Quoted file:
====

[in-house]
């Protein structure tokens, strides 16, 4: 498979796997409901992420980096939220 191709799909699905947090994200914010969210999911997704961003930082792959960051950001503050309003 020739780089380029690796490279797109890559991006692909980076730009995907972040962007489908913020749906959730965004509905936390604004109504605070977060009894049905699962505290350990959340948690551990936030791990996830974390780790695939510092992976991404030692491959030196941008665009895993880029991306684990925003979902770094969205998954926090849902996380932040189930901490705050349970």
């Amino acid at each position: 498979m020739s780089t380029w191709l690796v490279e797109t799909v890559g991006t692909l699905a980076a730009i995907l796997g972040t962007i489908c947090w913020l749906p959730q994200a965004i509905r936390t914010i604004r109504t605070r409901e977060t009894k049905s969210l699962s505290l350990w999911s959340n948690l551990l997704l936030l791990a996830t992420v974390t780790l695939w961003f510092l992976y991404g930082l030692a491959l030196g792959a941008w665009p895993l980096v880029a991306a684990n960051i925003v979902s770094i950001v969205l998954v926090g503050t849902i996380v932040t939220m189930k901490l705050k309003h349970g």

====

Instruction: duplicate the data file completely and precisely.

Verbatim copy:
[in-house]
């Protein structure tokens, strides 16, 4: 498979796997409901992420980096939220 191709799909699905947090994200914010969210999911997704961003930082792959960051950001503050309003 020739780089380029690796490279797109890559991006692909980076730009995907972040962007489908913020749906959730965004509905936390604004109504605070977060009894049905699962505290350990959340948690551990936030791990996830974390780790695939510092992976991404030692491959030196941008665009895993880029991306684990925003979902770094969205998954926090849902996380932040189930901490705050349970």
């Amino acid at each position: 498979m020739s780089t380029w191709l690796v490279e797109t799909v890559g991006t692909l699905a980076a730009i995907l796997g972040t962007i489908c947090w913020l749906p959730q994200a965004i509905r936390t914010i604004r109504t605070r409901e977060t009894k049905s969210l699962s505290l350990w999911s959340n948690l551990l997704l936030l791990a996830t992420v974390t780790l695939w961003f510092l992976y991404g930082l030692a491959l030196g792959a941008w665009p895993l980096v880029a991306a684990n960051i925003v979902s770094i950001v969205l998954v926090g503050t849902i996380v932040t939220m189930k901490l705050k309003h349970g």